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Author Topic: Why are there no planets rotating perpendicular to Earth's axis?  (Read 3996 times)

Offline usererror

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Stephen Sommerhalter  asked the Naked Scientists:
   
Why is it that in our solar system there's no planet with an axis of rotation that is perpendicular to Earth's?

I can roughly imagine how the rotation of the Sun's gravitational field causes all the planets to revolve around the sun in the same direction, and how it also causes each planet to rotate on its axis in the same direction as all the other planets.

But, I can not figure out why those explanations rule out having one planet tumble like a barrel even though all the others are spinning like tops,.

Thanks.

What do you think?


 

Offline Ophiolite

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Stephen Sommerhalter  asked the Naked Scientists:
   
Why is it that in our solar system there's no planet with an axis of rotation that is perpendicular to Earth's?
There is. Uranus does exactly this.

The planets coalesced from material in an accretion disc that formed around the protosun. The disc inherited its angular momentum from the collapsing dust cloud that formed the protosun. As a consequence everything was rotating in roughly the same direction. Uranus's odd behaviour is likely due to a colision with another substantial planet during the formative years of the solar system.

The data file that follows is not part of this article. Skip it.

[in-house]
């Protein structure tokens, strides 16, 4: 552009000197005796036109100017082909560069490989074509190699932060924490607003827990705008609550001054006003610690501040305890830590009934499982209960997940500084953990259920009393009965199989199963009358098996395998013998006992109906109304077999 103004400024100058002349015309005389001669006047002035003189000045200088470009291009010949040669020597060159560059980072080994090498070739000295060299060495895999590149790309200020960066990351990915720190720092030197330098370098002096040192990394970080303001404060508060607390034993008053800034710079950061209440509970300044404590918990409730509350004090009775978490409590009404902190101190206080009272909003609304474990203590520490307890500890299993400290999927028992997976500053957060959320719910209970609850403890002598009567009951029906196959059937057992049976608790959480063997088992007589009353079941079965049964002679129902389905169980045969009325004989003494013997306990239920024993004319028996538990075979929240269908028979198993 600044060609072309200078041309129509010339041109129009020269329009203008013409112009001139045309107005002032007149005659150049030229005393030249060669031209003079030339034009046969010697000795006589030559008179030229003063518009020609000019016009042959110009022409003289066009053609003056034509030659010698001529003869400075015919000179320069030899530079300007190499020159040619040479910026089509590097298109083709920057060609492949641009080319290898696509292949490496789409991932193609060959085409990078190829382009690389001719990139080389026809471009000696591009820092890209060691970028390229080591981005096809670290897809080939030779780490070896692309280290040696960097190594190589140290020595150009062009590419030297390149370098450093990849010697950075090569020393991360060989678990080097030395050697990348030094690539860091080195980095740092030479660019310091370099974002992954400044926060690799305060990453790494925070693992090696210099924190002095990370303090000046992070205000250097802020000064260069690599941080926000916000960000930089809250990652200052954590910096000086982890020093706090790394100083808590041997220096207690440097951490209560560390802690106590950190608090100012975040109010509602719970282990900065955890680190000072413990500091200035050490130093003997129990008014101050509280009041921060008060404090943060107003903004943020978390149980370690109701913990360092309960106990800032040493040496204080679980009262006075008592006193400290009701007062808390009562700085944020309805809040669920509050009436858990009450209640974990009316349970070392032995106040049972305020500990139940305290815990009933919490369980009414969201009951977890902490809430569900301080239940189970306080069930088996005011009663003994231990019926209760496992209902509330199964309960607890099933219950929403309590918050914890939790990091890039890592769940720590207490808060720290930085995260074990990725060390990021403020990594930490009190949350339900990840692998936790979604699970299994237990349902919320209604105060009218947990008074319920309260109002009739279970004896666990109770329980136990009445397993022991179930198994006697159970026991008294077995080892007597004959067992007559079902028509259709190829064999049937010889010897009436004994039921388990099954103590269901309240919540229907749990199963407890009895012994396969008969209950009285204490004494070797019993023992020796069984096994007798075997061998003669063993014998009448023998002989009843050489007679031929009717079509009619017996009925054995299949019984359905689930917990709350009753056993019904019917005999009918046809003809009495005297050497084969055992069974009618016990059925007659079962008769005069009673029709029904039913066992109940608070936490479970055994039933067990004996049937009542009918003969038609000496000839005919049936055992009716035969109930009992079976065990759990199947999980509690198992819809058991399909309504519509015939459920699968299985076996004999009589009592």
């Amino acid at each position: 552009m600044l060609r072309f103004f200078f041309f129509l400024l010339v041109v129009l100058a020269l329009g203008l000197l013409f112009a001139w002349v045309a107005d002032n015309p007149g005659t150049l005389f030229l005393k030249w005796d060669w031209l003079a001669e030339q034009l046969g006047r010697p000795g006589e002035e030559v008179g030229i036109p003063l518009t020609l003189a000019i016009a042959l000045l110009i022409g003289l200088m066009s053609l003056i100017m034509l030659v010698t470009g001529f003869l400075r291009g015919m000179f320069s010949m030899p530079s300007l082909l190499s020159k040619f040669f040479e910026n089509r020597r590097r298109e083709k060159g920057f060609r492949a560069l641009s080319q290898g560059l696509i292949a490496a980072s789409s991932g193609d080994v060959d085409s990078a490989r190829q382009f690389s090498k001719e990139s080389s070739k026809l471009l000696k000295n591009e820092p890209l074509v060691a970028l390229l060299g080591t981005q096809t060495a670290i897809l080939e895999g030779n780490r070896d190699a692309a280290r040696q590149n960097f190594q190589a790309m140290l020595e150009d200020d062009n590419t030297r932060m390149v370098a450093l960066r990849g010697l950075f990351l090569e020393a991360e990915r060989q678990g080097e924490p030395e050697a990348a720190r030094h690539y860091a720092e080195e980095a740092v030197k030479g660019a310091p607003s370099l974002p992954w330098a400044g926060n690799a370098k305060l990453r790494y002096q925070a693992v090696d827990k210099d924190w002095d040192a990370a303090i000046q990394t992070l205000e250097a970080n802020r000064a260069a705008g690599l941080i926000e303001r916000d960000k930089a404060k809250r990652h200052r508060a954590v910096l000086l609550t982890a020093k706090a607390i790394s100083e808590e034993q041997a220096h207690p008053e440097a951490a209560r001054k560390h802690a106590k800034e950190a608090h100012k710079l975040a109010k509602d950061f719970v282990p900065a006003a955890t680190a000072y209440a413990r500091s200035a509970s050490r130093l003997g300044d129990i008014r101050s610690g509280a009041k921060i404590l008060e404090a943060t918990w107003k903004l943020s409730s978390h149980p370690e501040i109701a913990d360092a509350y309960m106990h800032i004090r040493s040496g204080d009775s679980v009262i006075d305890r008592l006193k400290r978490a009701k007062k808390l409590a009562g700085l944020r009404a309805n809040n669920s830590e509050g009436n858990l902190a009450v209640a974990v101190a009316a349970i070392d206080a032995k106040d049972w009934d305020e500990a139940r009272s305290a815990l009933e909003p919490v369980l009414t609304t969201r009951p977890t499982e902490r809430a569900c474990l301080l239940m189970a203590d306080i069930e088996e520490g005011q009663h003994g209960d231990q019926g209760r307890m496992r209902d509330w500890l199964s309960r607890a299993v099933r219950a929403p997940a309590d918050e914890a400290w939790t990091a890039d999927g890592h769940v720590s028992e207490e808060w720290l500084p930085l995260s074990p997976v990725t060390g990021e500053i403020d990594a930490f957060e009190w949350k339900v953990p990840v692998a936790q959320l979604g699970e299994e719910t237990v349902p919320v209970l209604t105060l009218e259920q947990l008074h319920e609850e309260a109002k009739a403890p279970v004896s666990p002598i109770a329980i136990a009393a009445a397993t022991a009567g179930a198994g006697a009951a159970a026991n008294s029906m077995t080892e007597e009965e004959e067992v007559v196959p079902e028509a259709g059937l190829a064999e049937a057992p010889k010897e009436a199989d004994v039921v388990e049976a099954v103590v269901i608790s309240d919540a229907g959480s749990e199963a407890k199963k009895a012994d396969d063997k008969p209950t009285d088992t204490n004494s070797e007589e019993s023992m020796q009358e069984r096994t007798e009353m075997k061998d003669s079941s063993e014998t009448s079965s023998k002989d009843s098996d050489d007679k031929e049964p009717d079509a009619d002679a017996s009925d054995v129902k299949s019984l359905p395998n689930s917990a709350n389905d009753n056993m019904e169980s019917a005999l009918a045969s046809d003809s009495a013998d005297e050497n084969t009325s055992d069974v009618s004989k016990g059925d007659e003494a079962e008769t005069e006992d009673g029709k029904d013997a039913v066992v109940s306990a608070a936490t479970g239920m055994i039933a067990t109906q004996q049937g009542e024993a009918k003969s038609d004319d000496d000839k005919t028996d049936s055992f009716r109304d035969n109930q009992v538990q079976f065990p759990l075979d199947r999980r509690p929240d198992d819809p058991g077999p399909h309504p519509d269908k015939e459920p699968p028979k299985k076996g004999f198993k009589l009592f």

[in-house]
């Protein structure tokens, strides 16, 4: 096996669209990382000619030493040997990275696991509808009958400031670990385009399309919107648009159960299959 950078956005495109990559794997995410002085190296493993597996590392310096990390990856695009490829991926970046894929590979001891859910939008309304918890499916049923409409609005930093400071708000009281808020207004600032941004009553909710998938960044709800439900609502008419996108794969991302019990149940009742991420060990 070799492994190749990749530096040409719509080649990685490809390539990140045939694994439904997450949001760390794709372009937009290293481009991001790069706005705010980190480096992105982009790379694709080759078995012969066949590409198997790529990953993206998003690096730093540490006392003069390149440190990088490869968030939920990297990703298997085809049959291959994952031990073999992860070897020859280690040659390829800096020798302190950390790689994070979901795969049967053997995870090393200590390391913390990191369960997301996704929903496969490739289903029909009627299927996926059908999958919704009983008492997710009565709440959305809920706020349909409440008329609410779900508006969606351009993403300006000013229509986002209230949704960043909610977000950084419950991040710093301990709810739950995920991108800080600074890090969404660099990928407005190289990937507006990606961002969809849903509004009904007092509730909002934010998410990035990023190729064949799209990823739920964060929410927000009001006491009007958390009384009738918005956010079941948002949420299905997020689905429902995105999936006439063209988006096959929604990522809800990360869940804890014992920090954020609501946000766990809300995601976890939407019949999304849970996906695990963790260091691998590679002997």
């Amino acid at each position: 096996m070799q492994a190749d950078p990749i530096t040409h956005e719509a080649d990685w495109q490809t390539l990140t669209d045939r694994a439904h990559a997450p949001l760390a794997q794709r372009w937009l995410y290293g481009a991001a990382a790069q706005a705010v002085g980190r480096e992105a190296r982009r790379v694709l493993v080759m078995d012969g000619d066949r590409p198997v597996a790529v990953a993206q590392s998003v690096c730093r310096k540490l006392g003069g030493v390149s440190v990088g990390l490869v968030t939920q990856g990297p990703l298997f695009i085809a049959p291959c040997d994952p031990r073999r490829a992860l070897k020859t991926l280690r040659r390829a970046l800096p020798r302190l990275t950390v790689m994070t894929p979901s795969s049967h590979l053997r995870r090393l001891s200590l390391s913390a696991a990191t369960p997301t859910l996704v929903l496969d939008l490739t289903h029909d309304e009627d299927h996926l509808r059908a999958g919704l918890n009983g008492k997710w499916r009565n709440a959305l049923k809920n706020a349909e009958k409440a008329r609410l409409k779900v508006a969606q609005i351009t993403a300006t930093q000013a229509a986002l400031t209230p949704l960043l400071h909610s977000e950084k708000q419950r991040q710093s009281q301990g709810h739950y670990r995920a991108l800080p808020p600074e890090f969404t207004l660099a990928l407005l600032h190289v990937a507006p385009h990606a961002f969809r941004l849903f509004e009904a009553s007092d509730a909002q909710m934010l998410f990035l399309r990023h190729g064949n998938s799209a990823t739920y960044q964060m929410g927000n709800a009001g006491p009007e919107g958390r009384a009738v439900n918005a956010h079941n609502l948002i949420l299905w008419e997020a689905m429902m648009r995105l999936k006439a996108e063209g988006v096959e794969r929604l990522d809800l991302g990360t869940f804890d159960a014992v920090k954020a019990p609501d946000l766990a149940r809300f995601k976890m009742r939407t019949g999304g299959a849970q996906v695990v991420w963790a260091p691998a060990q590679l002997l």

Offline usererror

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thanks.  I will spend the rest of today trying to imagine what Uranian seasons are like.     
 

Offline chris

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Thanks ophiolite for that helpful answer. I think some people have questioned the collision theory as the reason for Uranus's strange rotation on the grounds that there should be other evidence to support this - eg other vestiges of the impact and so on.

Instead some have suggested that resonances set up between the giant planets during the formation of the solar system might account for this, although, having just checked the reference I had in mind (Brunini et al., Nature, 2006), it seems that they've retracted it:

http://www.ncbi.nlm.nih.gov/pubmed/16641989?ordinalpos=1&itool=EntrezSystem2.PEntrez.Pubmed.Pubmed_ResultsPanel.Pubmed_DiscoveryPanel.Pubmed_RVAbstractPlus

Poking about it seems that other authors found fault with the mathematical argument they had put forward.

Nevertheless, it is possible that a variant of this alternative explanation could account for the obliquity of the rotation of some of the planets, including Uranus.

Chris
 

Offline Krupin

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The rotation of Uranus is not so surprising, as the rotation of Jupiter. Only Jupiter's rotation axis nearly perpendicular to its orbital plane. And - strange coincidence - Jupiter, the largest planet.
 

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